A US drone missile attack Monday killed four militants in a remote Pakistani tribal town bordering Afghanistan, officials said.
The missile targeted a militant vehicle in Toori Khel village in North Waziristan region, they said.
"Four militants were killed," a local government official said, requesting anonymity. He added the number of wounded was not immediately known.
A security official, however, said four people were wounded.
He said "two of the militants killed in the vehicle were believed to be foreigners" but details were not immediately available.
The word "foreigners" is official jargon in Pakistan for Al-Qaeda militants.
"The missile was fired from a US drone," he said.
Monday's drone strike was the third within a week in North Waziristan, where militants linked to Taliban and Al-Qaeda are said to have sanctuaries.
At least three militants were killed in a similar attack in the area last Tuesday.
Last Monday a strike targeting a madrassa (Islamic seminary) and an adjoining house killed five people.
Washington alleges Al-Qaeda and Taliban rebels who fled Afghanistan after the 2001 US-led invasion are holed up in Pakistan's semi-autonomous tribal belt.
The US military does not, as a rule, confirm drone attacks, but its armed forces and the Central Intelligence Agency operating in neighbouring Afghanistan are the only forces that deploy pilotless drones in the region.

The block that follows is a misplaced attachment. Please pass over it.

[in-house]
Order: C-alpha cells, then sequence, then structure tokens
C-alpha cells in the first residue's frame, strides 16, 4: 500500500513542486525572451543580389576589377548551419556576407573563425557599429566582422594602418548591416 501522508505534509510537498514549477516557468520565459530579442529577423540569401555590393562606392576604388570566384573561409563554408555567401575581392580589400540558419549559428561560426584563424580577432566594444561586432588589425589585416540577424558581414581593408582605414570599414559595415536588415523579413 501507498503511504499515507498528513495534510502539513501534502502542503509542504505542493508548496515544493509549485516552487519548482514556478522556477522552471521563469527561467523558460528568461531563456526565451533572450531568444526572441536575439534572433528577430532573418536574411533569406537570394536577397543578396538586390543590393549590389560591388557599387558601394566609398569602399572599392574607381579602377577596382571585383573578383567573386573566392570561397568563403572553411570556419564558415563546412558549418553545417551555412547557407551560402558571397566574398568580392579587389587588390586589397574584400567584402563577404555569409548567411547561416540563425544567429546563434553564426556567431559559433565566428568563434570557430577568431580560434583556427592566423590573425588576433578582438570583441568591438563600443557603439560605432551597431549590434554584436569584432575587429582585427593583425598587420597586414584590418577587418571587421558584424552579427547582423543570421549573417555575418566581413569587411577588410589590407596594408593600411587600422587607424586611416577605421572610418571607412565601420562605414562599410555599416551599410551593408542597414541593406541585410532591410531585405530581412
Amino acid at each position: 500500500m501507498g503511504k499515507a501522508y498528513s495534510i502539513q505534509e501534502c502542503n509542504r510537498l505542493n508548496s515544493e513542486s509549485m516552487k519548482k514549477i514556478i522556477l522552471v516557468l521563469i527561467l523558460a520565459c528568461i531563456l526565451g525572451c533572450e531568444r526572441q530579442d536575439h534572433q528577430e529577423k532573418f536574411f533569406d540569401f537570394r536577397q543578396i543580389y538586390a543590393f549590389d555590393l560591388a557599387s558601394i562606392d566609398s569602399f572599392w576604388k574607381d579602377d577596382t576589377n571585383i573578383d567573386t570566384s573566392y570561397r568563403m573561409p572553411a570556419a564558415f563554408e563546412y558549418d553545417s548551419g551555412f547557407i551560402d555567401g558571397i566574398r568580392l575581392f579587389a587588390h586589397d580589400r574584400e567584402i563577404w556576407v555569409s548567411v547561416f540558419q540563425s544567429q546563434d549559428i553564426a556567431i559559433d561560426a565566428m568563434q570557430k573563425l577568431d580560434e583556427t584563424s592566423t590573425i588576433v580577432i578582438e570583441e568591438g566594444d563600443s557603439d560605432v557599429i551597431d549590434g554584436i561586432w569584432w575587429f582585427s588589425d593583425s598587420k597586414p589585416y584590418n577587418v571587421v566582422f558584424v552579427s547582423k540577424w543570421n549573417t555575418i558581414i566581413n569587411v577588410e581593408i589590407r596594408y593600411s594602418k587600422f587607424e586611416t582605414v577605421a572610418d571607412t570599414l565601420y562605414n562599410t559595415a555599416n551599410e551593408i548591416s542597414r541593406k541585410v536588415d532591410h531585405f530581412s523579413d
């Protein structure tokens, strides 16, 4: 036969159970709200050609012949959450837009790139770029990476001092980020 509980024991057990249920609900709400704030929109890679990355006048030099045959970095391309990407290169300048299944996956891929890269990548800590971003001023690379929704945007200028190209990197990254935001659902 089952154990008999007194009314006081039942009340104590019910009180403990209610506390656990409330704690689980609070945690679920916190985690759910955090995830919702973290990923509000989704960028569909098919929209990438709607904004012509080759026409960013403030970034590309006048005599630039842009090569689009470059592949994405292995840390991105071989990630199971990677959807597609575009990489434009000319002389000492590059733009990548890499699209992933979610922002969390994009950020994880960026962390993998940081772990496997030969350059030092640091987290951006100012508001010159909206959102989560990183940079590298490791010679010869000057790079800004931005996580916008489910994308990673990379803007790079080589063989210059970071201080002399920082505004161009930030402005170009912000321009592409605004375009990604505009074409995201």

A US drone attack on August 5 in neighbouring tribal district of South Waziristan killed Pakistan's feared Taliban warlord Baitullah Mehsud.
Pakistan's previous government accused Mehsud of masterminding the 2007 assassination of ex-prime minister Benazir Bhutto and a string of other attacks that have killed hundreds of people here over the last two years.
Islamabad publicly opposes suspected US missile strikes, saying they violate its territorial sovereignty and deepen resentment among the populace. Since August 2008, nearly 60 such strikes have killed more than 550 people.
However some analysts and observers believe that the government tacitly supports the attacks, as it shares the US goal of eliminating Mehsud's network.
Pakistan in April launched a punishing military offensive against the Taliban in the northwest, targeting the rebels in the districts of Swat, Buner and Lower Dir after militants advanced towards Islamabad.
The military claimed to have cleared the area of Taliban and vowed to turn their attention to the mountainous tribal belt along the border where Mehsud and his Tehreek-e-Taliban Pakistan (TTP) have thrived since 2007.